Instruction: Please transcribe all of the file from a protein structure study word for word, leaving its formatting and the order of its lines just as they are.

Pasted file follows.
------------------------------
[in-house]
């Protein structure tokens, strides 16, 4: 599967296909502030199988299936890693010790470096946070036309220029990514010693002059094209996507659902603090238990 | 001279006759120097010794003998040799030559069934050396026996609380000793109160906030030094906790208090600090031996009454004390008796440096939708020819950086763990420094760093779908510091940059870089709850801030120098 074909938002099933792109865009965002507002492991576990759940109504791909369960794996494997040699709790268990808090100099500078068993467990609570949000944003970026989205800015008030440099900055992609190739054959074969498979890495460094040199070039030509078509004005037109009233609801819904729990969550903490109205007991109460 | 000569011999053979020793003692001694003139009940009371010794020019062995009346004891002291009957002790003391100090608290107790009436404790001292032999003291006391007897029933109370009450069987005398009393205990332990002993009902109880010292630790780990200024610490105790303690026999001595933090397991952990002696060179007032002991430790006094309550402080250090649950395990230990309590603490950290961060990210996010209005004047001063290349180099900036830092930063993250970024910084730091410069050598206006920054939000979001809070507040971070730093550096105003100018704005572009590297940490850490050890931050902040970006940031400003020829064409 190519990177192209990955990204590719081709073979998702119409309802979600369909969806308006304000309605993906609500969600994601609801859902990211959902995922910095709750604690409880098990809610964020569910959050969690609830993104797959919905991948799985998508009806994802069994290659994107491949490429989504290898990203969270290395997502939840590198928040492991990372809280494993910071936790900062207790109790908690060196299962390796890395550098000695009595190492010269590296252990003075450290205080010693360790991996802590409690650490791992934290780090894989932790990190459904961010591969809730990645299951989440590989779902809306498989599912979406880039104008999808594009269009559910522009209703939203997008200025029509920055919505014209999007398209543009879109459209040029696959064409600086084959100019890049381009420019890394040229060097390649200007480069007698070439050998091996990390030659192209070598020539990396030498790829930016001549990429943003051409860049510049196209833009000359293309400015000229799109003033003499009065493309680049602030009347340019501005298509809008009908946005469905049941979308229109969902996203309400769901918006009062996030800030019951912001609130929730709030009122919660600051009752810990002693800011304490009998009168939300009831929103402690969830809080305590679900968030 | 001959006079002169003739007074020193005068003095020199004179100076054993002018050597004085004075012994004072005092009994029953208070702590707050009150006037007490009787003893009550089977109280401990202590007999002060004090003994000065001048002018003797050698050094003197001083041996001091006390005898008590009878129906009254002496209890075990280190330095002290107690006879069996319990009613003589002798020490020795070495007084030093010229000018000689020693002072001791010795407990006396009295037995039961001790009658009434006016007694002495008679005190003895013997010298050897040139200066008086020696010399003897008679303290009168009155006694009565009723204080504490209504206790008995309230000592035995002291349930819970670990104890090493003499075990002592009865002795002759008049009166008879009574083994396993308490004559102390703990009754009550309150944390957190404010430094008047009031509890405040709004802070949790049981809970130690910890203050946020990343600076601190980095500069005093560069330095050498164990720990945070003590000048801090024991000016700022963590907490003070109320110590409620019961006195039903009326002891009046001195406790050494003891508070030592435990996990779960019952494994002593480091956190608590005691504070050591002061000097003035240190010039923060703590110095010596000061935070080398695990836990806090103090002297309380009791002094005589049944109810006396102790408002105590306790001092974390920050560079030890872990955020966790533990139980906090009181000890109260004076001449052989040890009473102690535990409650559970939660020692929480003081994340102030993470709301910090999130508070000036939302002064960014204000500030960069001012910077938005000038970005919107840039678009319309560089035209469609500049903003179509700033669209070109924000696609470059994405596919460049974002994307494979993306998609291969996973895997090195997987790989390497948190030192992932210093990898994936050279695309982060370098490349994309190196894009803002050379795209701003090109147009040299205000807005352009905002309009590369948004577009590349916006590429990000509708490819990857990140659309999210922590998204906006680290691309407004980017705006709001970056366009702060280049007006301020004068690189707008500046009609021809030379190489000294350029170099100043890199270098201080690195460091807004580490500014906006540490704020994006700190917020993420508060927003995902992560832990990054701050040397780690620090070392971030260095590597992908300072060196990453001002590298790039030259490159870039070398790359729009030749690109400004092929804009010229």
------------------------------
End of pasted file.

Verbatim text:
[in-house]
């Protein structure tokens, strides 16, 4: 599967296909502030199988299936890693010790470096946070036309220029990514010693002059094209996507659902603090238990 | 001279006759120097010794003998040799030559069934050396026996609380000793109160906030030094906790208090600090031996009454004390008796440096939708020819950086763990420094760093779908510091940059870089709850801030120098 074909938002099933792109865009965002507002492991576990759940109504791909369960794996494997040699709790268990808090100099500078068993467990609570949000944003970026989205800015008030440099900055992609190739054959074969498979890495460094040199070039030509078509004005037109009233609801819904729990969550903490109205007991109460 | 000569011999053979020793003692001694003139009940009371010794020019062995009346004891002291009957002790003391100090608290107790009436404790001292032999003291006391007897029933109370009450069987005398009393205990332990002993009902109880010292630790780990200024610490105790303690026999001595933090397991952990002696060179007032002991430790006094309550402080250090649950395990230990309590603490950290961060990210996010209005004047001063290349180099900036830092930063993250970024910084730091410069050598206006920054939000979001809070507040971070730093550096105003100018704005572009590297940490850490050890931050902040970006940031400003020829064409 190519990177192209990955990204590719081709073979998702119409309802979600369909969806308006304000309605993906609500969600994601609801859902990211959902995922910095709750604690409880098990809610964020569910959050969690609830993104797959919905991948799985998508009806994802069994290659994107491949490429989504290898990203969270290395997502939840590198928040492991990372809280494993910071936790900062207790109790908690060196299962390796890395550098000695009595190492010269590296252990003075450290205080010693360790991996802590409690650490791992934290780090894989932790990190459904961010591969809730990645299951989440590989779902809306498989599912979406880039104008999808594009269009559910522009209703939203997008200025029509920055919505014209999007398209543009879109459209040029696959064409600086084959100019890049381009420019890394040229060097390649200007480069007698070439050998091996990390030659192209070598020539990396030498790829930016001549990429943003051409860049510049196209833009000359293309400015000229799109003033003499009065493309680049602030009347340019501005298509809008009908946005469905049941979308229109969902996203309400769901918006009062996030800030019951912001609130929730709030009122919660600051009752810990002693800011304490009998009168939300009831929103402690969830809080305590679900968030 | 001959006079002169003739007074020193005068003095020199004179100076054993002018050597004085004075012994004072005092009994029953208070702590707050009150006037007490009787003893009550089977109280401990202590007999002060004090003994000065001048002018003797050698050094003197001083041996001091006390005898008590009878129906009254002496209890075990280190330095002290107690006879069996319990009613003589002798020490020795070495007084030093010229000018000689020693002072001791010795407990006396009295037995039961001790009658009434006016007694002495008679005190003895013997010298050897040139200066008086020696010399003897008679303290009168009155006694009565009723204080504490209504206790008995309230000592035995002291349930819970670990104890090493003499075990002592009865002795002759008049009166008879009574083994396993308490004559102390703990009754009550309150944390957190404010430094008047009031509890405040709004802070949790049981809970130690910890203050946020990343600076601190980095500069005093560069330095050498164990720990945070003590000048801090024991000016700022963590907490003070109320110590409620019961006195039903009326002891009046001195406790050494003891508070030592435990996990779960019952494994002593480091956190608590005691504070050591002061000097003035240190010039923060703590110095010596000061935070080398695990836990806090103090002297309380009791002094005589049944109810006396102790408002105590306790001092974390920050560079030890872990955020966790533990139980906090009181000890109260004076001449052989040890009473102690535990409650559970939660020692929480003081994340102030993470709301910090999130508070000036939302002064960014204000500030960069001012910077938005000038970005919107840039678009319309560089035209469609500049903003179509700033669209070109924000696609470059994405596919460049974002994307494979993306998609291969996973895997090195997987790989390497948190030192992932210093990898994936050279695309982060370098490349994309190196894009803002050379795209701003090109147009040299205000807005352009905002309009590369948004577009590349916006590429990000509708490819990857990140659309999210922590998204906006680290691309407004980017705006709001970056366009702060280049007006301020004068690189707008500046009609021809030379190489000294350029170099100043890199270098201080690195460091807004580490500014906006540490704020994006700190917020993420508060927003995902992560832990990054701050040397780690620090070392971030260095590597992908300072060196990453001002590298790039030259490159870039070398790359729009030749690109400004092929804009010229």